And for contributors who come from countries where the cost of living is dramatically lower than here in Central Europe, your statement is like a slap in the face. Because your answer would mean for them: Give up your annual income and move on. But they can't. And shutterstock knows that very well!

No, even those contributors are not forced to sell at shutterstock. But they also relied on shutterstock a long time ago. And are now abandoned.

 

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3 hours ago, Wilm Ihlenfeld said:

No, you are right. Nobody forces me to sell on shutterstock.

I don't know your numbers. I see that our portfolios are the same size. But I don't know how high your losses would be if you would just delete your portfolio at shutterstock.

Shutterstock has been the agency I've had the most downloads with since I've been doing microstock, although that's been significantly less recently compared to the other agencies. The gap to the competition is melting away. Nevertheless, it is not an easy decision for me - as it is for so many other providers - to simply delete the portfolio at shutterstock. Even with the significantly lower income now compared to before, I would have to give up a few thousand dollars a year.

So from my personal point of view, I find your statement "You are free to walk away" a bit terse and superficial. And I know full well that many here have the same thoughts and problems as I do.

And for contributors who come from countries where the cost of living is dramatically lower than here in Central Europe, your statement is like a slap in the face. Because your answer would mean for them: Give up your annual income and move on. But they can't. And shutterstock knows that very well!

No, even those contributors are not forced to sell at shutterstock. But they also relied on shutterstock a long time ago. And are now abandoned.

 

It's not terse, superficial or a "slap in the face". It's just business reality. Industries come and industries go. The same is true for companies. The digital revolution transformed photography but it killed Kodak and all those smaller companies who developed our films. Nothing stays the same and nothing is guaranteed, so you have to review your options and decide which is best for you. Walking away is one of those options.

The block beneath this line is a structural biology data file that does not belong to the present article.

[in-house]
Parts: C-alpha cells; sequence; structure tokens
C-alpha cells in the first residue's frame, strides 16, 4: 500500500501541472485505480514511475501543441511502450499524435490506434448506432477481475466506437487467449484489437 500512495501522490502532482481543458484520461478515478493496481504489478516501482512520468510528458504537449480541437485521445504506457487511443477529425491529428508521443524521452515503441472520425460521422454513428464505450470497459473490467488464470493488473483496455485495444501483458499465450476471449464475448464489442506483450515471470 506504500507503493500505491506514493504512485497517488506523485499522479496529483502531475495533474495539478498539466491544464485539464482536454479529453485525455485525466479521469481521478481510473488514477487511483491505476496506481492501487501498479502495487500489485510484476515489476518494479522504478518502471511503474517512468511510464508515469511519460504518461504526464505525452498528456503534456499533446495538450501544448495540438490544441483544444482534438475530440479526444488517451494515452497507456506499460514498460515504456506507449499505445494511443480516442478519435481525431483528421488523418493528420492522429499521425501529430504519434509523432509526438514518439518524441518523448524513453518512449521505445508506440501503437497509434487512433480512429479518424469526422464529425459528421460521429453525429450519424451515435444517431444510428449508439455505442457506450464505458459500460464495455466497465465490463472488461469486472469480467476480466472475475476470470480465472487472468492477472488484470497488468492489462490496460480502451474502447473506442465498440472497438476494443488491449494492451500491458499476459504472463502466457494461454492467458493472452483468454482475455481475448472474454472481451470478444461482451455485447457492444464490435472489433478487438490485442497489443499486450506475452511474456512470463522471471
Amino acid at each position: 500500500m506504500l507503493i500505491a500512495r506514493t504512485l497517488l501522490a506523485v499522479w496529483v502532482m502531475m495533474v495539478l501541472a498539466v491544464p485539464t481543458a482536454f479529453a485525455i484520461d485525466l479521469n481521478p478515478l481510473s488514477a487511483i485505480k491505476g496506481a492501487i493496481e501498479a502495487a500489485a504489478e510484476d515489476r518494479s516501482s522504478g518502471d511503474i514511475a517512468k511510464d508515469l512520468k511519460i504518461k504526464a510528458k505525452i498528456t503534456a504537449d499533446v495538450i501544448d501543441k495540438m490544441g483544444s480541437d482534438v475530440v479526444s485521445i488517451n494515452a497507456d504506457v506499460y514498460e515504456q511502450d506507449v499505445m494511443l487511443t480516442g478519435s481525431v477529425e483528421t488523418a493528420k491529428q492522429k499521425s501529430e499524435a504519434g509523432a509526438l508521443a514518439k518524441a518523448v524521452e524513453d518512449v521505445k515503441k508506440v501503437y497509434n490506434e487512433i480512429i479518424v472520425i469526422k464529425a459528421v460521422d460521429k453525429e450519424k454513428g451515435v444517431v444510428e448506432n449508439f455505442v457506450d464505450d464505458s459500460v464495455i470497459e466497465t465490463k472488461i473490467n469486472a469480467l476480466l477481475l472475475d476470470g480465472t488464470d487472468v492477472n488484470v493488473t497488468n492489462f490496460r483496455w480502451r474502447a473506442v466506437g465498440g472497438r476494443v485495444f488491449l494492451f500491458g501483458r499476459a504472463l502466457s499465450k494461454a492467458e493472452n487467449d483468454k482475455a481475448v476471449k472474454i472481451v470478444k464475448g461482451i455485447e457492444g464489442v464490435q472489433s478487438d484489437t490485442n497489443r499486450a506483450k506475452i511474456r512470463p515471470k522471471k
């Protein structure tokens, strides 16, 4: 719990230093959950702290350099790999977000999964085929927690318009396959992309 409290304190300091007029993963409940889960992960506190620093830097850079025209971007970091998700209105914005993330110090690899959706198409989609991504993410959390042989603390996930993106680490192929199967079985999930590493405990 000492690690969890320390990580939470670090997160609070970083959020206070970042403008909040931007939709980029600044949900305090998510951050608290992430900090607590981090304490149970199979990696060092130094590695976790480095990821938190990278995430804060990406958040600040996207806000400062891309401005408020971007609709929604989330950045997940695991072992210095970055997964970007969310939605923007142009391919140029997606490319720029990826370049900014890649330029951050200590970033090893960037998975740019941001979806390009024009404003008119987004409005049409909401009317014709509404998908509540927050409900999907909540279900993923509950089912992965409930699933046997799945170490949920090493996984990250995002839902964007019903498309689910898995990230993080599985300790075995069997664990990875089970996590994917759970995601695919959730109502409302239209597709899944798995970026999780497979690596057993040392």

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Well, the only way that I can view SS and the reduced payment for licenses now is...all my work has been done in the past and for the <1K images I have, it has brought me $20K+. The $$($) keep rolling in each month and I make no effort. Haven't uploaded for 2 years nor will I in future (not for the present rewards due to insufficient incentive). Pity it's not growing like it used to but s**t happens. Not going to cut off my nose to spite my face either because I also recognise what everyone else experienced in microstock also appears to recognise is that this is a dying business (for contributors). Had the rewards kept pace with the 'glory' years (2012-2016), then I would, no doubt, have had confidence in the future and continued to provide new material...but rewards didn't continue and as a 'philosophical' person, I concluded that rewards no longer justified the effort/expense. Pity, it was good & fun whilst it lasted but now it's not a business for me....just a bit of monthly pocket money! Fortunately I still have my commissioned work ( a bit stressful) which often makes me realise why the 'freedom' of microstock is so poorly rewarded! 

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Very bad start of the month with just 4 downloads, each for 0.10$. February was one of the best months ever. I had a single download for 22.11$. I also received second ever payment crossing 35$ threshold. 

I have a small portfolio. After bad news of June, I stopped uploading. I explored few other sites but none of them made a good start. I even opted out of some while I am continuing on a few ones. AS is also not seeing any downloads recently. Pulled out of DT and IS. No downloads on DT and dismal rates on IS despite of hard works are main reasons to unsubscribe. IS had some good downloads but the rates were not even puny 0.10 which made me pull out.